From vulnerable or dangerous to contributors and reformers:
How to refocus the conversation and the risks of not doing so.
Earlier this week, I spoke to a group of risk management people about diversity and how risk management is coping with it. Some might consider this a left field topic for me to speak on, and others may be questioning my connection to diversity or risk.
From my perspective the connection is more obvious if you take a big picture view of the topic and consider the risks for society if we continue to systemically treat our young citizens as ‘less than’ or ‘unimportant’ and not involve them in decisions that impact on them.
If we want better decision making, more representative governance structures, inclusive workplaces and cutting edge thinking then we must engage with young people at all levels. If we want to see engaged young people who transition to adult life feeling prepared, who have a strong identity and a sense of hope and optimism for the future then we must engage with them. They offer a diversity of perspectives and thinking and if we don’t include them in our thinking about diversity then we face a number of new individual community and business risks that must be addressed.
For community to not develop the skills of tomorrow and for business to not engage young people as stakeholders, it’s a risk. I have come to this opinion through reflecting on my many conversations with leaders, bureaucrats, advocacy groups, non-government organisations, unions, academics, creative industries and sports groups on children and young people’s place in society. As you might expect views were mixed.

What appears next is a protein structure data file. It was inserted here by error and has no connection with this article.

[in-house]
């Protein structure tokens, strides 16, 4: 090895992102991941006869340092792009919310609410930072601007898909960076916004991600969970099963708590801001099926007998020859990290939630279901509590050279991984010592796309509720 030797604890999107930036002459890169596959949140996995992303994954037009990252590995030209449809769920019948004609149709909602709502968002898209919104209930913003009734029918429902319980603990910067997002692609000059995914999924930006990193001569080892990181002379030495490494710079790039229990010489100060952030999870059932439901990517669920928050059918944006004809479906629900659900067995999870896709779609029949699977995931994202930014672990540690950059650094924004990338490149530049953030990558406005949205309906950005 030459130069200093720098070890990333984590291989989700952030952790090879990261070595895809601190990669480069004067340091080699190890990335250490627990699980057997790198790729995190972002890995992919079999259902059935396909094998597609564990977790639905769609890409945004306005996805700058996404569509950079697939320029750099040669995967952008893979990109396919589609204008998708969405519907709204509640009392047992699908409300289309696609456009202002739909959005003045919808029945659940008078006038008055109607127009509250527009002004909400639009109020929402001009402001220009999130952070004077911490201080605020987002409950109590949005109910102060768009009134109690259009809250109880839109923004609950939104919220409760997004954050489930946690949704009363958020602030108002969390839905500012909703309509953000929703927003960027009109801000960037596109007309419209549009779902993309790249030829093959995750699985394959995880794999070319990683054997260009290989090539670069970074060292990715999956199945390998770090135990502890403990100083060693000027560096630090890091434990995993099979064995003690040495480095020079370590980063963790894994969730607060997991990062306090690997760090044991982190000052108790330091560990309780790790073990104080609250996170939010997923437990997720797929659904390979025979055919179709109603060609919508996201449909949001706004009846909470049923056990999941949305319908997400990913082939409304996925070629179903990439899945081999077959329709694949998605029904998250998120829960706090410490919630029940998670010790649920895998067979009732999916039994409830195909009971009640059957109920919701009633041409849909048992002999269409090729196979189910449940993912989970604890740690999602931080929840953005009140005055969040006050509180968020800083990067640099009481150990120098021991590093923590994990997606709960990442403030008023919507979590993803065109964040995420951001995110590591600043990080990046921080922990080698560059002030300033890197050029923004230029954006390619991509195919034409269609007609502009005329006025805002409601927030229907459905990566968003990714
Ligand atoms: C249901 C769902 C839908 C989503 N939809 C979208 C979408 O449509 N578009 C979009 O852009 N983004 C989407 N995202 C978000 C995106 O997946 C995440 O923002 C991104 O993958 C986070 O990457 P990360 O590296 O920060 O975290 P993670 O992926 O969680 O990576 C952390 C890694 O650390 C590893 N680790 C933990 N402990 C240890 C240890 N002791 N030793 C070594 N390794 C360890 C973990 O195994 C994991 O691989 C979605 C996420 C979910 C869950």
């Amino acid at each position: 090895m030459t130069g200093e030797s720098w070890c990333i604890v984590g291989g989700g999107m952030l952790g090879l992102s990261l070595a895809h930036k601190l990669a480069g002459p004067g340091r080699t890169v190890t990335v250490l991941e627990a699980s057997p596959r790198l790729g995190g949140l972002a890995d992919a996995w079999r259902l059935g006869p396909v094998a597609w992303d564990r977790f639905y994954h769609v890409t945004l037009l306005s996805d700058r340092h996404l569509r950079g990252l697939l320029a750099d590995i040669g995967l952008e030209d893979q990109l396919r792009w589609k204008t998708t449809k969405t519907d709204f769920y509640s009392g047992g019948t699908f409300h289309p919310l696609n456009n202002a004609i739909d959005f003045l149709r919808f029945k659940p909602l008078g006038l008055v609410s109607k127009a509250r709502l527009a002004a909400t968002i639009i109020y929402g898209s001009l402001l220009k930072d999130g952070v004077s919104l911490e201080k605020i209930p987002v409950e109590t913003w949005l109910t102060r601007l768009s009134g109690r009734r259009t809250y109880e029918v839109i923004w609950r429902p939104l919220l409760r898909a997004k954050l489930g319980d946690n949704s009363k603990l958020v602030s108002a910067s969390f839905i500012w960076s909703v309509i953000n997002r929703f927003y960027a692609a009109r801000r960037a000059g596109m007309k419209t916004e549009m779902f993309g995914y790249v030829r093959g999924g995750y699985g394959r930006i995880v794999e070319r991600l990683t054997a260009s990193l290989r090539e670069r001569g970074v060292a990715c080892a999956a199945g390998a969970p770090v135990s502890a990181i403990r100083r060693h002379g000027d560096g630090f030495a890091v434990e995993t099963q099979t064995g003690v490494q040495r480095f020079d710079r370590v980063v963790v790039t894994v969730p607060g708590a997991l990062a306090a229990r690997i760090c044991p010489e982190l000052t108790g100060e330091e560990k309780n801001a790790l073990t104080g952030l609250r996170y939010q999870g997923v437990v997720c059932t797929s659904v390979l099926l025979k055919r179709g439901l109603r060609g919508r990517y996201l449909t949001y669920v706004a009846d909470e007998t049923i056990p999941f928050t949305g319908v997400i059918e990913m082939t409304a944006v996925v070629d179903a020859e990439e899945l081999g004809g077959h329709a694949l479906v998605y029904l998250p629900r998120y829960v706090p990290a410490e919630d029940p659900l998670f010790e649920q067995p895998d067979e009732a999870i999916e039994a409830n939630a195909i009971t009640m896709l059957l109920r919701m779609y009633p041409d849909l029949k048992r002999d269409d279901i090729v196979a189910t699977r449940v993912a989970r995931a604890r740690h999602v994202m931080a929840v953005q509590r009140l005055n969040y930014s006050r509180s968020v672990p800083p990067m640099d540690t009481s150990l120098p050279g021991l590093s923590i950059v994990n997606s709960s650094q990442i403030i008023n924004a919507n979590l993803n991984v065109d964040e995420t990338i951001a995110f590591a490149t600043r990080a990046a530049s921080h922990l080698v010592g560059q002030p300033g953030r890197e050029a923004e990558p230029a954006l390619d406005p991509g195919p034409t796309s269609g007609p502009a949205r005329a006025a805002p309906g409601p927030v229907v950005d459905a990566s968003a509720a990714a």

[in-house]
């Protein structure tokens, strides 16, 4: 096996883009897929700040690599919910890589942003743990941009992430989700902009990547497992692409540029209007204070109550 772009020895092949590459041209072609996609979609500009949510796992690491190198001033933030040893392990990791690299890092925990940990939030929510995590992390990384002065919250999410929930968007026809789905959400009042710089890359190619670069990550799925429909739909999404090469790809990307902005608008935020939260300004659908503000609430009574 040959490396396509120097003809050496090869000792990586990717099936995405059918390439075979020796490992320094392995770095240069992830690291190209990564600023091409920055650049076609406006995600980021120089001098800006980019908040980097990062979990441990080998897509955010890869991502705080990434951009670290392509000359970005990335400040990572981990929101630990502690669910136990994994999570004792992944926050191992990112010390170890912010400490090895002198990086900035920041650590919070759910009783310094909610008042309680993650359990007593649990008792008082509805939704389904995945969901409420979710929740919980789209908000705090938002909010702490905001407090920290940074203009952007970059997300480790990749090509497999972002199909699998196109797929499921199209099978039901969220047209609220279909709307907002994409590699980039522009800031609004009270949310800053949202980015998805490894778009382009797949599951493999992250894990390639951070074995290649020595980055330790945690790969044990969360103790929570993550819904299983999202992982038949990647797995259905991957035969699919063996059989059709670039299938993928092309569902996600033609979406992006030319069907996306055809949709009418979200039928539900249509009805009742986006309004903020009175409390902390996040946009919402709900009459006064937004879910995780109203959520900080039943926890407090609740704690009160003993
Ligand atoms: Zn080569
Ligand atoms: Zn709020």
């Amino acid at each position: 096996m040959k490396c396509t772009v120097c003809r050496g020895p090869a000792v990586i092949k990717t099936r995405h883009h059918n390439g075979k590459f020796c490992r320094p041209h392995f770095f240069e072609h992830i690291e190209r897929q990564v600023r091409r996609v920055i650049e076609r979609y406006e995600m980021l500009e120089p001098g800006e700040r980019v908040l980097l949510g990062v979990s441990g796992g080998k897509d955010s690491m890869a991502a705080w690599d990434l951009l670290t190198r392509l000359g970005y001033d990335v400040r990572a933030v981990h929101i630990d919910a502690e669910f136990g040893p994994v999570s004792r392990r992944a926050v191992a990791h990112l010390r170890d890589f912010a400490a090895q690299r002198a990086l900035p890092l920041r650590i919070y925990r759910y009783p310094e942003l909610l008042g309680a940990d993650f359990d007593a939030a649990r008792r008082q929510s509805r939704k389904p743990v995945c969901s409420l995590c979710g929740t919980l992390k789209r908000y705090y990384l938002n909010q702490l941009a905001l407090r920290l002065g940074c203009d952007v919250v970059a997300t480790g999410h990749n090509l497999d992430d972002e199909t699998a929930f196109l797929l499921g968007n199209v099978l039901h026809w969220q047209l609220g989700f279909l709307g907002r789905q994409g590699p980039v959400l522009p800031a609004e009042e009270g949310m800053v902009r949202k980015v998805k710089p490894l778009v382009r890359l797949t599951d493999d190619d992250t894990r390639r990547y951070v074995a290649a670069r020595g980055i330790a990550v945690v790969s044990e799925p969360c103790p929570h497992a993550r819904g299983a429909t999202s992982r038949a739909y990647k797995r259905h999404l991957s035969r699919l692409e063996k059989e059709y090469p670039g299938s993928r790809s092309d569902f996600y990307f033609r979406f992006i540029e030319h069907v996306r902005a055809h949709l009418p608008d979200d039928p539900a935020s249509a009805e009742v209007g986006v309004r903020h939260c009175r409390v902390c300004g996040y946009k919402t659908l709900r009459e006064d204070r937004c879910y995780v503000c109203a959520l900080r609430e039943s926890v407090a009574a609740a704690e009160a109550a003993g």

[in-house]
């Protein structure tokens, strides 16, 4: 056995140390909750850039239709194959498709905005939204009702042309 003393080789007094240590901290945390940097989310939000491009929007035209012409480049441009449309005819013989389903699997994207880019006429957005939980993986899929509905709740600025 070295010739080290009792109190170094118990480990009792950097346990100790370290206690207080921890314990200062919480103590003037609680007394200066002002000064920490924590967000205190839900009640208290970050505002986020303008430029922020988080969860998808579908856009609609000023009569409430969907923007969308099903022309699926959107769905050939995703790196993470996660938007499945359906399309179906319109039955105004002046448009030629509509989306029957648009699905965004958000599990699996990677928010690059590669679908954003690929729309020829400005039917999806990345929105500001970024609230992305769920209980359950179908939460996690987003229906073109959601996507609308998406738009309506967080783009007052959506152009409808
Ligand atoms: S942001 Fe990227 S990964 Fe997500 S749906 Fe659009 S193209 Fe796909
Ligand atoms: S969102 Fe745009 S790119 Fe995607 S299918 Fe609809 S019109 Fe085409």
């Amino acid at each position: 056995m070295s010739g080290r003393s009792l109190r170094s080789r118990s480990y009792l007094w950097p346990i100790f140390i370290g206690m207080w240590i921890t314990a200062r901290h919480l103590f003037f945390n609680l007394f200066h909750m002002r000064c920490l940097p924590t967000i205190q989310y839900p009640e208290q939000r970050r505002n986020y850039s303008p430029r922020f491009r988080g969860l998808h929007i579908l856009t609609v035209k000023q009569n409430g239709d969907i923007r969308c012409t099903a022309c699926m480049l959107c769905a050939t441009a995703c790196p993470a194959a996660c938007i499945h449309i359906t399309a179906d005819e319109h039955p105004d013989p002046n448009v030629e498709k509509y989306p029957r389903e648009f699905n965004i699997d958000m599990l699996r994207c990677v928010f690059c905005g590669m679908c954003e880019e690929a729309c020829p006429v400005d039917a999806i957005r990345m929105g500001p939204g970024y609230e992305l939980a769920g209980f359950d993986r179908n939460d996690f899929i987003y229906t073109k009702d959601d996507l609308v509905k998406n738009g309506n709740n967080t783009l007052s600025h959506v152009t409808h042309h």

My overall impression is however that children and young people are seen by most adults as either vulnerable and requiring care and protection or dangerous and requiring adult control. This flip flop between vulnerable and dangerous is however doing our children and young people a great disservice and is not the picture I get from them. They are telling me that they want to contribute, to be included, to share their views, to work alongside adults, to learn from their experience and to share their thinking.
Our children are living in some of the most volatile, uncertain and complex times in history, they are forming their identity in the midst of a maelstrom of mixed messages about who they are, and where they fit. This vulnerable or dangerous message is dominant. Children and young people are rarely portrayed as competent contributors, stakeholders and citizens. Their future value, as adults seems more important than their present status as children. This means they have few meaningful opportunities to have a say on issues that affect them.